Who’s Protecting Us?

Do you want to play a system that feels you (the player or gamemaster) needs to be “protected?”

This is an odd, and possibly controversial thought. It has been running through my head for a while now and I’m still not certain I can articulate it as well as I’d like, but I’m going to give it a shot. Consider this a concept post — maybe with comments from readers I can refine the thought a little more.

It all started with a conversation I was having during my “I’m really angry with 4E D&D phase.” I realized that part of what really bothered me about the rhetoric surrounding 4E was that it seemed to me as if everything about the system and the thought processes going into it were set up to protect players from “bad” Dungeon Masters. I realize that for many people the advice in the DMG and from the game’s writers may have been perceived as food-for-thought, but I felt like what I was hearing was, “We, the writers, grew up with shitty DMs, so we’re building a system to tell you that your DM, if he doesn’t do exactly what you want, is a bad DM.”

One area where this is evident is the “always say Yes” bit of sage DM advice. While I realize that an innocent and well-intentioned idea exists inside the advice, it comes off as disingenuous to me. It comes across as, “this is the good way. Oh, yeah, your way is bad…” Another place where this shows up in 4E is that the game seems to hold the concept of no-such-thing-as-failure. Look at skill challenges for an example. I’ve been playing/running 4E since release and I have yet to see a skill challenge that was either run well or worth the time it took to do it. But the most important idea is, skill challenges really have no actual consequences. Failure really only equals partial success. Again, it feels to me as if the game is protecting players from wicked DMs who are out to get them, by actually closing doors.

Lest I spend all my time on D&D 4E, I’ll move away by saying that it is not the worst offender in this regard for me. For me the worst offenders are the “shared narrative” games. First of all, let me say that I never realized we needed mechanics for a shared narrative. I thought that was the whole point of playing this style of game in the first place. I never needed a Fate point or a Style point in any game I’ve ever been a part of — on either side of the screen — to “add something” or “exert player control.” In point of fact (which is amusing since I’m expressing an opinion) — I feel that all these mechanics to create shared narrative control are actually counter-productive by “rules’ing up” something that needs no rules. What’s wrong with a player inventing something on the fly? This should always be part of the negotiation between player and GM.

Example: I was running a D&D 3.5 game years ago. The players were all in a big city where most of the game’s action was taking place. One of the characters is an elven rogue. She’s lived in this city her whole life, except a short stint in the country with her mentor. She’s heavily weighted toward Charisma as her prime stat and her player intentionally made her combat options kind of plain-vanilla because the character was really supposed to be about charm and “getting by.” At one point in the game she was in trouble and on the run (literally, she’s being chased), isolated from the rest of the party and as she leads her pursuers through the streets she says, “hey, I’m gonna lead these guys to the dump (the city had a dump in its slums). Can I get a little bit of a lead on them?” We played a little, she got the lead and then told me that she was going to approach the two dwarven brothers who ran the dump — and sometimes dealt with problems for the Guild — and ask them to waylay the guys following her. Yeah, we’d never discussed that before. We’d never even mentioned dwarven shovel-buddies (what she called them) — and certainly not that she had a relationship with them. But it sounded good, it solved the problem, and she had plausible reasons in her background why this was worth being a time to “Say Yes.” So I did. And the dwarven shovel-buddies did the job, she got away and they asked her for favors later too. Win-win. No mechanics were attached to this, just player creativity and DM excitement. If that player had been thinking about “invoking aspects” or using “Fate points” I’m not sure the situation would have been as creative… I could be wrong, but I hate legislating creativity that way.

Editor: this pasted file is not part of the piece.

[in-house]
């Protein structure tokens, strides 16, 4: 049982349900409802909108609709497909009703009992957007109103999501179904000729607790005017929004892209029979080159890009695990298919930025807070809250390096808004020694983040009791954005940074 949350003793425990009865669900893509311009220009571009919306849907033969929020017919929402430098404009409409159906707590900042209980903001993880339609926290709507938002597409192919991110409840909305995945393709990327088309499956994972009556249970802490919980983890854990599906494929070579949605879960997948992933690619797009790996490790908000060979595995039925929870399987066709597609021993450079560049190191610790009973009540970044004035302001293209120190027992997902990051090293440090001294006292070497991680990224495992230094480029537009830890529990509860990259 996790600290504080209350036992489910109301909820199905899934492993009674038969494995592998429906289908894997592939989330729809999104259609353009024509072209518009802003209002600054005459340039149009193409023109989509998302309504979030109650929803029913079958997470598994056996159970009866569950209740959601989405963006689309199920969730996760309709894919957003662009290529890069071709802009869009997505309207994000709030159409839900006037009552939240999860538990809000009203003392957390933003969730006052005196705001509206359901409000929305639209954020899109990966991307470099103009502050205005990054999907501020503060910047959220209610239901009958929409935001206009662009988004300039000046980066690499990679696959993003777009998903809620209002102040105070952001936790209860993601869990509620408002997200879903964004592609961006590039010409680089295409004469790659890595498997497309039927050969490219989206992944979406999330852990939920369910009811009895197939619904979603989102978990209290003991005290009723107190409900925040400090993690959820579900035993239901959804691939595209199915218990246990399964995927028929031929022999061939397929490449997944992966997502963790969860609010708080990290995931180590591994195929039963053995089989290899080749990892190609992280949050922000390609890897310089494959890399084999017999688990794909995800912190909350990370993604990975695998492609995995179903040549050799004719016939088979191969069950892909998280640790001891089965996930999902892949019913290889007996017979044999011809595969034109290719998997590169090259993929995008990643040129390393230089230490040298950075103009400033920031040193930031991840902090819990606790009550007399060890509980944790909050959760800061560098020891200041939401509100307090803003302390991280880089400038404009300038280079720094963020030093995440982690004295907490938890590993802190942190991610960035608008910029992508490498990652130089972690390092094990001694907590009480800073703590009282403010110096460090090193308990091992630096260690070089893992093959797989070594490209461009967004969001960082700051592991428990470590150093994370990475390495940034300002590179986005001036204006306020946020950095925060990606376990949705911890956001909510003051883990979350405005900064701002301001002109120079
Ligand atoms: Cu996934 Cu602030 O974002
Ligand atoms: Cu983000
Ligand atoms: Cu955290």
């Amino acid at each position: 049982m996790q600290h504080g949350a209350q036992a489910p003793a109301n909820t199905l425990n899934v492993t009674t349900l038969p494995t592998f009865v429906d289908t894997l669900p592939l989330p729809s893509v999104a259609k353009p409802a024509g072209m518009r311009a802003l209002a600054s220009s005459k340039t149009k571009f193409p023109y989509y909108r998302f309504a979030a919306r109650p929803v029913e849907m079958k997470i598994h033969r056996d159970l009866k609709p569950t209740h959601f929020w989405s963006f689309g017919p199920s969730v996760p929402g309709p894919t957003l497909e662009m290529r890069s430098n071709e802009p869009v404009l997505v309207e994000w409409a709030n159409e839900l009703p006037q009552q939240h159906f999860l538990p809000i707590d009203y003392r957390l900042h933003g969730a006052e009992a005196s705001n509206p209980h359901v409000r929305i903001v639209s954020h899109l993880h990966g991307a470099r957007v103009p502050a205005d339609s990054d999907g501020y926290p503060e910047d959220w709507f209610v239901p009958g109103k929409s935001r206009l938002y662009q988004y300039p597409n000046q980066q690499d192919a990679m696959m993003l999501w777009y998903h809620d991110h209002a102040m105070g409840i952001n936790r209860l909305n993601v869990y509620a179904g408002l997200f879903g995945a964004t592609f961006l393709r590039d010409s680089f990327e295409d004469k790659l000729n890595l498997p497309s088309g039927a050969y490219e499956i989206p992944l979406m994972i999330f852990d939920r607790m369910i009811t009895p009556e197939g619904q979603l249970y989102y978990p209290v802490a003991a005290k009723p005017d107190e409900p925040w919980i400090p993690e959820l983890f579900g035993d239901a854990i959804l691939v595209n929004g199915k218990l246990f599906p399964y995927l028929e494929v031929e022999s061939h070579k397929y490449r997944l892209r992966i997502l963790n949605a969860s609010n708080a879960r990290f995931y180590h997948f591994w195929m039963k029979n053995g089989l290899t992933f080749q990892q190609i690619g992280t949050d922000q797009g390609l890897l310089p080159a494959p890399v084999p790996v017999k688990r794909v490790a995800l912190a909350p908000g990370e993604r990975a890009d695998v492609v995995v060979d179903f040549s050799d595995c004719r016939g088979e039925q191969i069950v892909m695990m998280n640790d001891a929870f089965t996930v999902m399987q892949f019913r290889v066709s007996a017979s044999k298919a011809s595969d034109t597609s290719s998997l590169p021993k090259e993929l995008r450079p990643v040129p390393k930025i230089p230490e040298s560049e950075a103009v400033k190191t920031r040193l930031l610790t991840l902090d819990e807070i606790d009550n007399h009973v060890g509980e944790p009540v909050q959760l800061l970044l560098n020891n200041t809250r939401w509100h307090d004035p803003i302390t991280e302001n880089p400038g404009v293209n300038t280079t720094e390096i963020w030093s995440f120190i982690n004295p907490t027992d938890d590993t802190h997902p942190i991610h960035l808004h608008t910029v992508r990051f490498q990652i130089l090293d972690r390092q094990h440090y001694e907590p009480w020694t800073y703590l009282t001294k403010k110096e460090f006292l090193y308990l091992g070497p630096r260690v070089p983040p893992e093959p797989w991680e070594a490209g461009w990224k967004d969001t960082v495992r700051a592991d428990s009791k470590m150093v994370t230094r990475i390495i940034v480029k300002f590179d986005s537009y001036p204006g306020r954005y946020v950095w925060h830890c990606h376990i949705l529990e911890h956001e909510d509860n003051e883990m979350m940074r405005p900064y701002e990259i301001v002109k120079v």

I’ve played with some bad GMs. I’ve had some awful players. I dealt with it. I either quit the bad games or avoided them to begin with. I asked bad players to leave (by bad I mean disruptive, angry or really difficult) — even if they were friends outside the game. I don’t need my game system to legislate my fun and protect me from the other people at the table. And I feel like the other consequence of these games is that by breaking down the GMs role into that of “just another player” that it actually undermines the basic idea of the GM, to help build a story with the players by the very virtue of having a different role. And one of the GM hats should be referee. And when absolutely necessary, enforcer. That’s part of the social contract we make with a group when we game together.

I don’t know. I’m still not sure I articulated this thought well enough. Maybe I have? What do you think about this topic? Discuss please.

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22 responses